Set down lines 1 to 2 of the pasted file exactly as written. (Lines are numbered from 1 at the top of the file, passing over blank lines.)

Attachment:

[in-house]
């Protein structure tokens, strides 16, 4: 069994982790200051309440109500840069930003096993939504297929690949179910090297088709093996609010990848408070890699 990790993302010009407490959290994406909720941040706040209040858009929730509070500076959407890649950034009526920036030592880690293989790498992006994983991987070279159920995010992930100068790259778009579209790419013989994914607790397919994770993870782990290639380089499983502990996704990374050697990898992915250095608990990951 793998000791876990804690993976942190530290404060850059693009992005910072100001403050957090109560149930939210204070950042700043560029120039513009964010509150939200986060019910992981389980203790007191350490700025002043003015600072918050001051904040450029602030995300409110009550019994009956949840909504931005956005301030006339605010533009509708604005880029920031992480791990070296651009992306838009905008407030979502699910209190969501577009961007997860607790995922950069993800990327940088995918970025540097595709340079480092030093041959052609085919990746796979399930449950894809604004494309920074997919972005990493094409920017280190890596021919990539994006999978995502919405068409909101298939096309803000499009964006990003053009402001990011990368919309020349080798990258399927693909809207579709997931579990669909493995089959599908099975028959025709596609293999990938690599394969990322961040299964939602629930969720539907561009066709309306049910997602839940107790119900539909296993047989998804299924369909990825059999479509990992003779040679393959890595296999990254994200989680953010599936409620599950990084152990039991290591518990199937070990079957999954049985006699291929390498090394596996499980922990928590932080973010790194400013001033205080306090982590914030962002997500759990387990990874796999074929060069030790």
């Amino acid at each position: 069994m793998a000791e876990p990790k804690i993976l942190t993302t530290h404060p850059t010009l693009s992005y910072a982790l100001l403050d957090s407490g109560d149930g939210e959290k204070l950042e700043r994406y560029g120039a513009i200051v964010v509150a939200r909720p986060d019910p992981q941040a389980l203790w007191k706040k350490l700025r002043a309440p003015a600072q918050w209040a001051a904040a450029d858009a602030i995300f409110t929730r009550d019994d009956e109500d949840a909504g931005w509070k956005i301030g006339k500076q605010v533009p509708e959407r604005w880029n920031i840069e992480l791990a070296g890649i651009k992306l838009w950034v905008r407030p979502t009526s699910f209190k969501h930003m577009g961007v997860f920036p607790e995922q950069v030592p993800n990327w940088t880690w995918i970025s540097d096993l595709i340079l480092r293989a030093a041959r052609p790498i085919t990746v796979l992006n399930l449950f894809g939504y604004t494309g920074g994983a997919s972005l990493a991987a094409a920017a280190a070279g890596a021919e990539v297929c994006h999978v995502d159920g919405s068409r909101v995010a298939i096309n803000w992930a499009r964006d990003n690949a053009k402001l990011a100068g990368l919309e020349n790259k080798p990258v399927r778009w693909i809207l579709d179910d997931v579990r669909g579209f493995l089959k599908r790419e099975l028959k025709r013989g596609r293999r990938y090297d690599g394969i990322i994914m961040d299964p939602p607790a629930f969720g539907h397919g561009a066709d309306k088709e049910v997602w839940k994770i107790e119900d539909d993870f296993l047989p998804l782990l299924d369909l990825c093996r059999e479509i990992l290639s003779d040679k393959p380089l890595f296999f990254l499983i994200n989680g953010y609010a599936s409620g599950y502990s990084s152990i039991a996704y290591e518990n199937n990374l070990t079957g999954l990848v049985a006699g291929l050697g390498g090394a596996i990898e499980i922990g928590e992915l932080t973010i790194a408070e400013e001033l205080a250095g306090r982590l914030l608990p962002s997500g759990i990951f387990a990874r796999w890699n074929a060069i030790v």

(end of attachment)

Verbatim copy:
[in-house]
């Protein structure tokens, strides 16, 4: 069994982790200051309440109500840069930003096993939504297929690949179910090297088709093996609010990848408070890699 990790993302010009407490959290994406909720941040706040209040858009929730509070500076959407890649950034009526920036030592880690293989790498992006994983991987070279159920995010992930100068790259778009579209790419013989994914607790397919994770993870782990290639380089499983502990996704990374050697990898992915250095608990990951 793998000791876990804690993976942190530290404060850059693009992005910072100001403050957090109560149930939210204070950042700043560029120039513009964010509150939200986060019910992981389980203790007191350490700025002043003015600072918050001051904040450029602030995300409110009550019994009956949840909504931005956005301030006339605010533009509708604005880029920031992480791990070296651009992306838009905008407030979502699910209190969501577009961007997860607790995922950069993800990327940088995918970025540097595709340079480092030093041959052609085919990746796979399930449950894809604004494309920074997919972005990493094409920017280190890596021919990539994006999978995502919405068409909101298939096309803000499009964006990003053009402001990011990368919309020349080798990258399927693909809207579709997931579990669909493995089959599908099975028959025709596609293999990938690599394969990322961040299964939602629930969720539907561009066709309306049910997602839940107790119900539909296993047989998804299924369909990825059999479509990992003779040679393959890595296999990254994200989680953010599936409620599950990084152990039991290591518990199937070990079957999954049985006699291929390498090394596996499980922990928590932080973010790194400013001033205080306090982590914030962002997500759990387990990874796999074929060069030790």